Tuk Tuk over taxi
You’ll find taxi’s on every corner of the city and apps like Grab will make it really easy for you to get transportation fast. Add the skytrain to the large list of option, kids will like to hop on that one as well, and all the other public transport options and you’ll conclude that you’ll get everywhere you want in Bangkok in no time with all the different mode of transportations. But your kids will definitely enjoy a tuk tuk ride. They are colorful, beautifully decorated by their owners and you won’t find them outside of Asia. But the most important thing: they go fast. We got into a race between some drivers. I have to say that as a mom I didn’t enjoy that to much, but my son was screaming from excitement and laughing out loud. Who needs a taxi, when you can ride a Tuk Tuk.
A khlong tour in a long-tail boat
If you skip a long-tail boat tour through the khlongs, or canals in English, than it can very well be that you’ll never know that Bangkok is very green and can be calm and relaxing. The west bank of Chao Phraya River is called Thonburi and it’s the only area that hasn’t been developing much yet. In fact, it’s still like it used to be with wooden houses built on the water. A great way to show your kids the real Bangkok. And to escape the honking of horns. You’ll also spot Wat Arun from the water, a lovely sight to see. Bring food for the catfish and feed them. They’re huge and impressive and your children will love feeding them. We ended our tour in Chinatown. That gave us a the opportunity to have another great meal straight from a street food stall.
Shop ’till you drop at a shopping mall
Bangkok is an absolute paradise for everyone who loves to shop ’till they drop. Thus, Bangkok’s many shopping malls attract shopaholics from all over the world. But even when you’re not a shopaholic, you and your kids will probably enjoy the experience. Most of the malls are larger than life and make your jaw drop. With lots of floors filled with electronica, toys, clothes, make-up and jewellery and lots and lots of food. Not just local cuisine, but also western options like pizza, fries and burgers. Another reason to go to a mall is the AC. We went to Bangkok in August and it was extremely hot, with not an ounce of wind. The airconditioning in the mall was a life saver at a moment when emotions were running high and tears were flowing rapidly. A little airconditioning, fries and a coke later and all was forgotten.
We went to the MBK Center. One of the older shopping malls in Bangkok and huge. After a few Thai meals our teen was craving western junk food. So it was KFC or McDonalds, the pic gives our choice away ;).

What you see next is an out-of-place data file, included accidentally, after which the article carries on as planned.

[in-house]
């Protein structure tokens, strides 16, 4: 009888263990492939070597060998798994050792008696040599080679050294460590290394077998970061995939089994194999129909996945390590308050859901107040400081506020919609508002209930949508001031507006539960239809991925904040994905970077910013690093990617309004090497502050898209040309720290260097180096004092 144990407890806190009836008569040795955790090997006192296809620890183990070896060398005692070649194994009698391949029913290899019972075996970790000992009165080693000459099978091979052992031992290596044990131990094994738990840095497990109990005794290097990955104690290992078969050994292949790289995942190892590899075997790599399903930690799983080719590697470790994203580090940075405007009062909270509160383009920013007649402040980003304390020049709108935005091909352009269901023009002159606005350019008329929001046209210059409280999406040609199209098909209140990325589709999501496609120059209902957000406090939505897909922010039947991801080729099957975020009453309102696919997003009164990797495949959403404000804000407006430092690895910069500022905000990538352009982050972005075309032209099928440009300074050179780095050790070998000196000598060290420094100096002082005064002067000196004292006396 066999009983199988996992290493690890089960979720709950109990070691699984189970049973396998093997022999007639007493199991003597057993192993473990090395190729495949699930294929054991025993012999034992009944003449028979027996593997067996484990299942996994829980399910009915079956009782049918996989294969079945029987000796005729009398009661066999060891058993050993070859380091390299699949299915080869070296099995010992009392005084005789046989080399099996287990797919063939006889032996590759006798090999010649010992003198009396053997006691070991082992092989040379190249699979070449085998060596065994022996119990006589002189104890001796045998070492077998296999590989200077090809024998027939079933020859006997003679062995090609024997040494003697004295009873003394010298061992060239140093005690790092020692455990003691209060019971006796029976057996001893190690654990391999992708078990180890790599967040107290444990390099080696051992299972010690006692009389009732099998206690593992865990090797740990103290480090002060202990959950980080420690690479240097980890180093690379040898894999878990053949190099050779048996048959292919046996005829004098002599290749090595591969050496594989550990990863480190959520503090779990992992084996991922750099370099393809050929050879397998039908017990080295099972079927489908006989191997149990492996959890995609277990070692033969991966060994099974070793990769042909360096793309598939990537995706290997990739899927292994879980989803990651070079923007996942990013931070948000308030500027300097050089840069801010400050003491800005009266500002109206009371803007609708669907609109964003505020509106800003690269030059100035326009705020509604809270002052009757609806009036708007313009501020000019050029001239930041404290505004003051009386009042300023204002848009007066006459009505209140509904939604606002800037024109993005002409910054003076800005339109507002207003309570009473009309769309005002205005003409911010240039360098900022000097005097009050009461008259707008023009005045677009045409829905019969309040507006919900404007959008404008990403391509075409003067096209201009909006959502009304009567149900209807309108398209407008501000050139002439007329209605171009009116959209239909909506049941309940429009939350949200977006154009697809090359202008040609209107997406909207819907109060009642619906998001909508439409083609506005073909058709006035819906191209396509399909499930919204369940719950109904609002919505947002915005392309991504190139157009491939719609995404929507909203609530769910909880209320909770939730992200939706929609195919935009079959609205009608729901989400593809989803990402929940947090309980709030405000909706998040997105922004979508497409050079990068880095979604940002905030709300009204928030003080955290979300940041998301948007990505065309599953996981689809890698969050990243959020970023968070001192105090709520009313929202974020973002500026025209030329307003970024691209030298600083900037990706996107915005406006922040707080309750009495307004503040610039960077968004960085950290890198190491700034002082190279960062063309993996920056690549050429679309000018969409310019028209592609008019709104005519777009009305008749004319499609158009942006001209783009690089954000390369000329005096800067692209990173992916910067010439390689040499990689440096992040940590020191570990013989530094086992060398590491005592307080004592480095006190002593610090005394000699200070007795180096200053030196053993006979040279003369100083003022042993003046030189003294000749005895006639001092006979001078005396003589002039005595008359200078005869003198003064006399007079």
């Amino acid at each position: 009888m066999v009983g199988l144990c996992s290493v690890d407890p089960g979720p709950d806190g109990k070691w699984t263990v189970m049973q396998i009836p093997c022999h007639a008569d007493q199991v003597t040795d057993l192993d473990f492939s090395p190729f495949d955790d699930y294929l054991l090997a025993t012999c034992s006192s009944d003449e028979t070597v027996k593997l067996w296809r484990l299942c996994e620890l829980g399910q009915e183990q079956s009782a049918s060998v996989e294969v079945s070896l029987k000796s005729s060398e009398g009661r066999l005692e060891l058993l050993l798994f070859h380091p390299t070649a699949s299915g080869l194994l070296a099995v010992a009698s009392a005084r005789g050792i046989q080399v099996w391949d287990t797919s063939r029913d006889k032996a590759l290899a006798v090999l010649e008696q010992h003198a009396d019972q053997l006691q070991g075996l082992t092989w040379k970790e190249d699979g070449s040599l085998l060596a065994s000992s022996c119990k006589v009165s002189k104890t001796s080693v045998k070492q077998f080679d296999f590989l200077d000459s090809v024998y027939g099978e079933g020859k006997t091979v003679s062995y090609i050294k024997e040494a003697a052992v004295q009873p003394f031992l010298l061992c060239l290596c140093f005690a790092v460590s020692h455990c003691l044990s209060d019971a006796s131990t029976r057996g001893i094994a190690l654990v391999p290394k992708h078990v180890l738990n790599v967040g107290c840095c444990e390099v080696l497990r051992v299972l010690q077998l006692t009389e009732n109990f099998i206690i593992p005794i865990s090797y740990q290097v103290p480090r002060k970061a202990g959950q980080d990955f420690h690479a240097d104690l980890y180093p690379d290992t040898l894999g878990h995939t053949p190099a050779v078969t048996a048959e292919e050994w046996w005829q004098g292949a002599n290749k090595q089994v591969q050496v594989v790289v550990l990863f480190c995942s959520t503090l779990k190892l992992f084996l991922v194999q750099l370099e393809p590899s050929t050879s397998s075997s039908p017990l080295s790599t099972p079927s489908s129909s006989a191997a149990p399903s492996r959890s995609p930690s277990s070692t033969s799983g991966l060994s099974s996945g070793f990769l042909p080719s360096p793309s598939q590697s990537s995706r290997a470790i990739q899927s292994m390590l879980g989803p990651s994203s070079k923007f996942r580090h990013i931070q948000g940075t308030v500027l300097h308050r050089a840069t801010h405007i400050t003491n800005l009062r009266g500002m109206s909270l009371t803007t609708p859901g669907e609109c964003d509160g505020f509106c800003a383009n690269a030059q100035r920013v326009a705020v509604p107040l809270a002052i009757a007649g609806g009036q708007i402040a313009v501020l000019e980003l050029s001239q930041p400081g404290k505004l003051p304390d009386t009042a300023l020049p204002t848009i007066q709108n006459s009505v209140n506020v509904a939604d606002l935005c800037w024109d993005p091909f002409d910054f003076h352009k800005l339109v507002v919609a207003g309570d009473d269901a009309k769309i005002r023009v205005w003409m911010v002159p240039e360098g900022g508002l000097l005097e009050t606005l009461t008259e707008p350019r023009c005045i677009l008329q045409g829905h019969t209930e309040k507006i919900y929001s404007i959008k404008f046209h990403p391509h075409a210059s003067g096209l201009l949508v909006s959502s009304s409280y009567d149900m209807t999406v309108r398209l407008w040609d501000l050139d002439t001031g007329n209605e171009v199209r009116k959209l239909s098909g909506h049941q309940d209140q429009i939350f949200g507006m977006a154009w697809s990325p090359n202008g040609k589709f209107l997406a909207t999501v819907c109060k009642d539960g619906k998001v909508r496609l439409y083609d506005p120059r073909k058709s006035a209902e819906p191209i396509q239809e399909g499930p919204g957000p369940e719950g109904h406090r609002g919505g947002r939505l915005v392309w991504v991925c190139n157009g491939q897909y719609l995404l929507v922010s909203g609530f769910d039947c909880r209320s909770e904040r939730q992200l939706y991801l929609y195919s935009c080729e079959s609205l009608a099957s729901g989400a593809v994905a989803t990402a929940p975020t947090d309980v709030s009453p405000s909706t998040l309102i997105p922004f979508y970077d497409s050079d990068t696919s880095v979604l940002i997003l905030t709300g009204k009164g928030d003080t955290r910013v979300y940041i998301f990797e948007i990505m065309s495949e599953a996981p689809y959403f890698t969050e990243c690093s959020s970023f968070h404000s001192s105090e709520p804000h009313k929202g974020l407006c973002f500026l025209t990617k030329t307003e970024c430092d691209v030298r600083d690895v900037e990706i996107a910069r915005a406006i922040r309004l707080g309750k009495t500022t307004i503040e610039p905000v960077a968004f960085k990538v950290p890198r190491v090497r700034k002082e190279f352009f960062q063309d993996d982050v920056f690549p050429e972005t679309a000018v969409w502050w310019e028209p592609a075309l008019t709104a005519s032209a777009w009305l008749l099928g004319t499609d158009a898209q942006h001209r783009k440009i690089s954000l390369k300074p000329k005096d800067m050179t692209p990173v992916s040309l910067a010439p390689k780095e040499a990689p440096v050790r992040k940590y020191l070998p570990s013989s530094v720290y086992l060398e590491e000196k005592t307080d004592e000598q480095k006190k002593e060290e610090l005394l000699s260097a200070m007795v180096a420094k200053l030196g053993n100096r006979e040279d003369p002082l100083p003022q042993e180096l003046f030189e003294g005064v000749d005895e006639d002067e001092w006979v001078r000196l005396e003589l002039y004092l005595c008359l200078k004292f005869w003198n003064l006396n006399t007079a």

Nine tips down and one to go. I promised to close with a list of activities aimed at kids. So here we go.
10 (theme) parks to visit with kids
There are so many family friendly venues that you could fill an entire vacation without anyone in the family ever getting bored. Check out this list with 10 (theme) parks to visit in Bangkok, or near the city, with kids.
- Siam Amazing Park – an amusement and water park in one
- KidZania – an interactive city made for children 4-14
- Funarium – an indoor playground for the younger children in your family
- Children’s Discovery Museum Bangkok – an interactive museum
- Art In Paradise – the first 3D interactive trick-eye arts museum in Bangkok, also a hit with moms and dads
- Madame Tussauds – get a pic with your favorite celeb (in wax)
- Imaginia Playland – a children’s technology center with a range of activities from art to strategic thinking
- Harbor Land – Bangkok’s largest indoor playground
- Peppermint Bike Park – various courses ranging from challenging paths to beginner-friendly
- Lumphini park – a park with an outdoor playground, hire a pedal boat and spot huge monitor lizards near the water
Bangkok and animal cruelty
You may have noticed that I didn’t add any activities involving animals. That is because, sadly, Thailand isn’t exactly known for treating animals in a respectful manner. In most zoos you can pet animals like elephants, tigers and monkeys. There are live shows where all kinds of animals have to perform circus acts, some even with clothes on. And of course we all know about riding and/or bathing elephants. I can’t tell you what to do, but I can offer you my opinion. This is animal abuse and nobody should be able to get this close to animals, pet them, ride them or treat them like clowns. Clowns choose to perform for a living, an animal is forced to do so. This is why I won’t promote any activities involving animals.
I am far from perfect. In fact: the first time I visited Thailand in 2013 I made a huge mistake and rode an elephant and put a (probably drugged) python around my neck. Shortly after I saw a documentary about animal cruelty in Asia and did some research. I learned my lesson, taught my children the same lesson and wrote a blog post about animal cruelty where I write about the horrors these poor animals go through behind the scenes and in front of our camera’s. If you read only one other blog post from my hand, I hope it will be that one. Together we can put a stop to this cruelness, by not participating or paying for any of the mentioned activities.